By segmenting your audiences by common or shared traits, we also begin to understand who is not our audience. For instance, when looking to increase mortgage loan inquiries, we might discover that adults 25-35, skewed male, are a primary audience for this type of inquiry, while adults 45-65 are less likely to inquire about new home loans, but may search more for refinancing options. Understanding how these two audiences differ will highlight how different messaging should be in order to reach both of them. In fact, if we were to develop and promote one line of messaging to these two audiences, it’s likely we could miss large portions of both segments with irrelevant content, or worse, make them determine we’re not a good fit for their needs at all!
Additionally, when determining your target audience, it is important to define your personas. Once you understand these common groups or personas, it is time to develop each of them. Aim for 2-3 to start, although some clients may require several more. Using social media usage statistics, CRM software data, Google Analytics, or any other tracking tools you have access to, apply demographic and geographic inferences to your audiences.
Once you’ve identified that 25-35 year-old men located in a few specific zip codes are most likely to contact you inquiring about new home loans, give that persona a name and develop other notable details about who that person is. Pick a common name, list objections he may have as well as value statements that reach him. The more details you can provide about your persona, the easier your messaging will be down the road. It’s ok to get creative here - the point is to define a specific audience member that you can think about when targeting a group of like-minded individuals. Look at digital intelligence tools to organize your persona. Repeat this process for your key audience groups.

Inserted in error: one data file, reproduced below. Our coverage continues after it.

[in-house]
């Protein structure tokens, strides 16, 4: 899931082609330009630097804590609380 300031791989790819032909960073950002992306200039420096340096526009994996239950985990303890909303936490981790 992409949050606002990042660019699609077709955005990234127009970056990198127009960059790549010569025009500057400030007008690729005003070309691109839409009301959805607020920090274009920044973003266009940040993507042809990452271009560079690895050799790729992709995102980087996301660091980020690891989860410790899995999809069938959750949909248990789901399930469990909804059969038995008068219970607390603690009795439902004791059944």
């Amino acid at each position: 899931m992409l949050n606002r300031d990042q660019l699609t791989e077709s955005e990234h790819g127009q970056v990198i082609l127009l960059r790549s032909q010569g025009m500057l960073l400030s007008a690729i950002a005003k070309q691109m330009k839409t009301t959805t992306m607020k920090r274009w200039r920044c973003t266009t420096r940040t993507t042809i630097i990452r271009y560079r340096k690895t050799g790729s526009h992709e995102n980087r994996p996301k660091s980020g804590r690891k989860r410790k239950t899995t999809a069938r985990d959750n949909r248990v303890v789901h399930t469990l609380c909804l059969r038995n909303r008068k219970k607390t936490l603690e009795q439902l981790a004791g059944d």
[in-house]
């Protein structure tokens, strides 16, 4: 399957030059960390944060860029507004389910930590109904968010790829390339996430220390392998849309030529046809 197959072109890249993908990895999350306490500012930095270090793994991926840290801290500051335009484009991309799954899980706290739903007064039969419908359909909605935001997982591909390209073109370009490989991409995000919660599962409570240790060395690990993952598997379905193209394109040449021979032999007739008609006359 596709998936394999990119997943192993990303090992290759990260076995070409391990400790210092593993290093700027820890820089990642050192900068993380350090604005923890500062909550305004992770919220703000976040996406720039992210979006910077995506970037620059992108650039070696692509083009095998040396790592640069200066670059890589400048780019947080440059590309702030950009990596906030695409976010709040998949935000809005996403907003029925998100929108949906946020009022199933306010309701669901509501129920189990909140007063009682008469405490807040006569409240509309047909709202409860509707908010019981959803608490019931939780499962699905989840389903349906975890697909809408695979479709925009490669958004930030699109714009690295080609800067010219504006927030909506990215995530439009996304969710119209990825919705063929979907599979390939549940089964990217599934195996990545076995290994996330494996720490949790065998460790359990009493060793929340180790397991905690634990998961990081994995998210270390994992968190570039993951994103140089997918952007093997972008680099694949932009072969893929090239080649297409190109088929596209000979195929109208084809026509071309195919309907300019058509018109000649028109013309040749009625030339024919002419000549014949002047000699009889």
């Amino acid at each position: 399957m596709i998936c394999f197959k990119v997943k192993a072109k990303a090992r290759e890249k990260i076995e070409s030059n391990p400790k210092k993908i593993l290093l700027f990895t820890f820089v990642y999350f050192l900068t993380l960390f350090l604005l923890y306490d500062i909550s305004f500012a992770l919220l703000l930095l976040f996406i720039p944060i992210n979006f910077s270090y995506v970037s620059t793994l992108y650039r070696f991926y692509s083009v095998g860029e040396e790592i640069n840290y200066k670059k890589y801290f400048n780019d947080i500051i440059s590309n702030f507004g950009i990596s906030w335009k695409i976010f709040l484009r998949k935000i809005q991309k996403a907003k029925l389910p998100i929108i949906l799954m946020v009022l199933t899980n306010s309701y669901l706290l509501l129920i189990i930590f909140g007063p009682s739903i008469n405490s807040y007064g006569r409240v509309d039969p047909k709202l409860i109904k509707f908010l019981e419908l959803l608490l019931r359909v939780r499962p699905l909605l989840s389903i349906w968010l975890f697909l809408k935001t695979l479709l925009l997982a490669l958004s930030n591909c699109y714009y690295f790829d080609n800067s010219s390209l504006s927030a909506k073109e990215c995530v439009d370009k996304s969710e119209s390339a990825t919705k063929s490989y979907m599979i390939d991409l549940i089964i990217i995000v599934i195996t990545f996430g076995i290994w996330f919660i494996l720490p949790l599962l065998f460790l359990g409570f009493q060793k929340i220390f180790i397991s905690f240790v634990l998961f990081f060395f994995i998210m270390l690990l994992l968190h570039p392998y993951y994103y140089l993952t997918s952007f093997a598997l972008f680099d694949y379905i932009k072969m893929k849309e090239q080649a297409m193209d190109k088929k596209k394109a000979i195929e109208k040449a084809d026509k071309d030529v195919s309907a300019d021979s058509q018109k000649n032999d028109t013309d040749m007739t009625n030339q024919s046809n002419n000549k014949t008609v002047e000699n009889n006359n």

The last step in helping your client define audiences is to think through each persona as it relates to your sales/targeting funnel. Listing out the steps in your targeting funnel and where each persona belongs can help you identify the most effective marketing strategies to reach these customers. It is essential to understand where each of your personas live in the funnel, and what marketing activities you have developed to reach them in each stage.
For example, are your customers aware of your brand, but need to be compelled to contact your team to get started? They’re likely in the Consideration stage. In that stage, marketing activities like social ads, retargeting, email campaigns and special promotions are helpful in driving this specific persona to the next step in the funnel.
Lastly, it’s also important to note that not all sales journeys are linear; it may take several activities in each step in order to nurture a lead into the next phase.
Once you’ve helped define your audience and understand the steps you’ll use to reach your customers, you’ve got the framework for creating a marketing machine that delivers.
By helping and educating our clients (and yes, bosses) on the importance of why it's essential to understand who their audience is, we relieve the pressure as a marketer, to be the expert on all things. Once we’ve identified the right audiences, it’s easier to develop clearer, more consistent messaging and marketing that is aligned towards goal-driven metrics.
This leads to smarter ad spend, higher conversion rates, and less clutter which is something that any client can appreciate. Every single one of them.